Monday, January 3, 2011

Once upon a time...

Last week I blogged about my goals for 2011. This week I thought I'd look back a little.

I didn't always want to be a novelist. When I was really little, I wanted to be a police officer just like my dad and my grandmother. That didn't last too long, however. You see, I really dislike exercise. And police officers need to be fit.

My sense of justice didn't disappear with my change in career plans. After police work, I being a lawyer would be great fun. Oh, I didn't want to be just any lawyer—I wanted to be Perry Mason. I wanted to end every cross examination with a brilliant declaration of "who dun-it" because of course, my client would always be innocent.

I don't remember who convinced me that becoming a lawyer was a bad idea. It could have been my dad, who probably wondered how he would afford to send me to college and law school on a cop's salary. Whoever opened my eyes to the reality of a lawyer did so fairly quickly and my law school dreams were short lived.

I've said before that I was first published at the age of 7 in Daisy Magazine, the official Girl Scout magazine at the time. I always wrote, but it wasn't until a high school journalism class that the writing bug defined my life. That's when I decided to be a reporter.

Law enforcement and the media seem to have a mutual distrust of each other, so Dad wasn't all that excited about his oldest pursuing a career in that field. But he's always been supportive of his daughter's goals, so he "sucked it up."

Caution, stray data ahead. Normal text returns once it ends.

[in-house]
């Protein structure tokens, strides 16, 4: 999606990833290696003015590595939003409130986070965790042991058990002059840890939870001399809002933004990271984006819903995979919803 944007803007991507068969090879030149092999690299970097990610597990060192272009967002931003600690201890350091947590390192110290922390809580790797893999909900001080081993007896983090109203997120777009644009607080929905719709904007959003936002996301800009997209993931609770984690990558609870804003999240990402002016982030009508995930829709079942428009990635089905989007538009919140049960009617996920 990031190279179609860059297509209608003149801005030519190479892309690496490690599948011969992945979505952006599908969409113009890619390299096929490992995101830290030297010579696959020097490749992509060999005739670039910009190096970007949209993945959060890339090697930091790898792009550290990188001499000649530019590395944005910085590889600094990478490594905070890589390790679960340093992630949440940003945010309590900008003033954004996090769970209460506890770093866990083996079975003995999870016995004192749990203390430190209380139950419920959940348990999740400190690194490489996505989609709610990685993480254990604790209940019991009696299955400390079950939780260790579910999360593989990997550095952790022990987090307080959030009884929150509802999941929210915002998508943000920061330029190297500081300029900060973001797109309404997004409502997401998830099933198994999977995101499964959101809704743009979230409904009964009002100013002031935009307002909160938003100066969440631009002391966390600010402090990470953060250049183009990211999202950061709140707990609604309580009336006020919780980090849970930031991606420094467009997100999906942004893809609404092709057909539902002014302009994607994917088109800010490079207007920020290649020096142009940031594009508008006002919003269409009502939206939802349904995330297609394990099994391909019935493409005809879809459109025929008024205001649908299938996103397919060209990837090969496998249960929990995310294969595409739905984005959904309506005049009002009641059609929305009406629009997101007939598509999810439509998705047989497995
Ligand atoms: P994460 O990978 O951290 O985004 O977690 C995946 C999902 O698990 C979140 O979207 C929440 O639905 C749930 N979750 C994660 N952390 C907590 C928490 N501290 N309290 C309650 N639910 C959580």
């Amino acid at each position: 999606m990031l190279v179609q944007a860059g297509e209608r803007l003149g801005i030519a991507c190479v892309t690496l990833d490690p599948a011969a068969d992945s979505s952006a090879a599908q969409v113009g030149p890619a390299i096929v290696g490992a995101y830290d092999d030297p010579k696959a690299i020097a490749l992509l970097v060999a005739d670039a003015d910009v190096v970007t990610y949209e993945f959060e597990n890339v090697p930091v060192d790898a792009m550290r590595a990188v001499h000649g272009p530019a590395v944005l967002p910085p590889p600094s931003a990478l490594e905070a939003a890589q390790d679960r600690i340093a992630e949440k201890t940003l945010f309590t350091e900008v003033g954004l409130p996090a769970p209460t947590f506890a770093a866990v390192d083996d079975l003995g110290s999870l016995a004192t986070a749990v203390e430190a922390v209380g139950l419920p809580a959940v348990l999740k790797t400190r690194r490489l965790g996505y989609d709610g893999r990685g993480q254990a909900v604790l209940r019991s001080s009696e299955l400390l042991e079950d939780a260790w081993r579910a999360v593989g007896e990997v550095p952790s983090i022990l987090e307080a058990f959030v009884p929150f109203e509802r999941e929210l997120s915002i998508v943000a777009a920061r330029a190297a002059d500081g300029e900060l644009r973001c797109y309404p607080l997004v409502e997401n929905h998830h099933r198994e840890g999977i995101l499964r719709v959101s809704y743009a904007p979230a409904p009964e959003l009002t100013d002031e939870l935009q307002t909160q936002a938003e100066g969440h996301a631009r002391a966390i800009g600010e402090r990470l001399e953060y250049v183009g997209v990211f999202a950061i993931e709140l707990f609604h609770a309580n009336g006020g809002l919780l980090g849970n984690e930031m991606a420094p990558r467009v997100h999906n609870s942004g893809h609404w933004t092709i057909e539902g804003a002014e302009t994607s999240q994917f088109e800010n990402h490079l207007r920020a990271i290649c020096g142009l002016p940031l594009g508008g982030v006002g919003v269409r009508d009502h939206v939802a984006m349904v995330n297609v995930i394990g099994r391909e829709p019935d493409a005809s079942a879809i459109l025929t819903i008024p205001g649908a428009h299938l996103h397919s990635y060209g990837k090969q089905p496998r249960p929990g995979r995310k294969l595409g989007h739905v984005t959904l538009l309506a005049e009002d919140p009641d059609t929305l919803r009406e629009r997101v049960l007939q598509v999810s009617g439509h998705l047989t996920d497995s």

It wasn't until I graduated college and couldn't find a job as a reporter (I did, however, work as a production tech for a local television station for a bit) that I opted to seriously work on fiction.

So what does this have to do with my novels now? I think it's one of the reasons I write mysteries. Obviously I've always wanted the "good guys" to win and justice to prevail. We all know that doesn't happen in the "real world" but in fiction we expect things to end that way. My protagonist is a free lance writer, which helps me use my own experiences and eduction for Cerri's benefit. And I've been able to use my dad as a great "expert" for my law enforcement characters.

I believe that people learn from every experience and every thought. What you learn, what you take away, is partially up to the individual. People just need to open their eyes, their ears, their minds, and their hearts to learn. As a novelist, I've been able to use my previous wants and desires in my fiction. Those same wants and desires allowed me to grow into the person I am today.

Am I were I thought I would be career-wise? Nope.

But I am where I'm supposed to be.


No comments: